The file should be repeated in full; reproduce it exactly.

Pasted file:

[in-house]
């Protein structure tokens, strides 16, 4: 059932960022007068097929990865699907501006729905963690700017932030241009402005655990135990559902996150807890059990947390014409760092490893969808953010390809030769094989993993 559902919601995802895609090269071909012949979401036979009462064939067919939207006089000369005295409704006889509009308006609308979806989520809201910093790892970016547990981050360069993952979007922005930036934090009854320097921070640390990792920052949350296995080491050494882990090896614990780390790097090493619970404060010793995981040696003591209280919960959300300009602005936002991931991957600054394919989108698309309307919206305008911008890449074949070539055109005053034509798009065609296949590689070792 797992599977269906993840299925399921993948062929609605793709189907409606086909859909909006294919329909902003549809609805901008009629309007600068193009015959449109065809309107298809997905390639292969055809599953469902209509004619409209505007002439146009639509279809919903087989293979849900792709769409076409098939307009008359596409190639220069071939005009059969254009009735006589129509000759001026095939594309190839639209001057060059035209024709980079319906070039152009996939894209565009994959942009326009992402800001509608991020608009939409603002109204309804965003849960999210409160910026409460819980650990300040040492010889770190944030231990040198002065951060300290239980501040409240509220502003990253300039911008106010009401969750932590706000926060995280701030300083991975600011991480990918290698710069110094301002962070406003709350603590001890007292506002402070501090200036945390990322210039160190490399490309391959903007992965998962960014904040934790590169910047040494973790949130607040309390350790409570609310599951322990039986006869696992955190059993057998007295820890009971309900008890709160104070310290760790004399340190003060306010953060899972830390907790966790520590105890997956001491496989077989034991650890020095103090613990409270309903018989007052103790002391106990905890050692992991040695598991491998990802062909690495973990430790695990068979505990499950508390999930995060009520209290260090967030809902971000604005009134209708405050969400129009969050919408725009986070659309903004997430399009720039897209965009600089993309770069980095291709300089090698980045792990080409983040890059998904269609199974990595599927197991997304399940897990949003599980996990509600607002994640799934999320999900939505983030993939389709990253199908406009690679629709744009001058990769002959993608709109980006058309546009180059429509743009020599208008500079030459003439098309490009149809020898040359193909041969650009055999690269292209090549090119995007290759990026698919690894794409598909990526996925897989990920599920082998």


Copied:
[in-house]
């Protein structure tokens, strides 16, 4: 059932960022007068097929990865699907501006729905963690700017932030241009402005655990135990559902996150807890059990947390014409760092490893969808953010390809030769094989993993 559902919601995802895609090269071909012949979401036979009462064939067919939207006089000369005295409704006889509009308006609308979806989520809201910093790892970016547990981050360069993952979007922005930036934090009854320097921070640390990792920052949350296995080491050494882990090896614990780390790097090493619970404060010793995981040696003591209280919960959300300009602005936002991931991957600054394919989108698309309307919206305008911008890449074949070539055109005053034509798009065609296949590689070792 797992599977269906993840299925399921993948062929609605793709189907409606086909859909909006294919329909902003549809609805901008009629309007600068193009015959449109065809309107298809997905390639292969055809599953469902209509004619409209505007002439146009639509279809919903087989293979849900792709769409076409098939307009008359596409190639220069071939005009059969254009009735006589129509000759001026095939594309190839639209001057060059035209024709980079319906070039152009996939894209565009994959942009326009992402800001509608991020608009939409603002109204309804965003849960999210409160910026409460819980650990300040040492010889770190944030231990040198002065951060300290239980501040409240509220502003990253300039911008106010009401969750932590706000926060995280701030300083991975600011991480990918290698710069110094301002962070406003709350603590001890007292506002402070501090200036945390990322210039160190490399490309391959903007992965998962960014904040934790590169910047040494973790949130607040309390350790409570609310599951322990039986006869696992955190059993057998007295820890009971309900008890709160104070310290760790004399340190003060306010953060899972830390907790966790520590105890997956001491496989077989034991650890020095103090613990409270309903018989007052103790002391106990905890050692992991040695598991491998990802062909690495973990430790695990068979505990499950508390999930995060009520209290260090967030809902971000604005009134209708405050969400129009969050919408725009986070659309903004997430399009720039897209965009600089993309770069980095291709300089090698980045792990080409983040890059998904269609199974990595599927197991997304399940897990949003599980996990509600607002994640799934999320999900939505983030993939389709990253199908406009690679629709744009001058990769002959993608709109980006058309546009180059429509743009020599208008500079030459003439098309490009149809020898040359193909041969650009055999690269292209090549090119995007290759990026698919690894794409598909990526996925897989990920599920082998």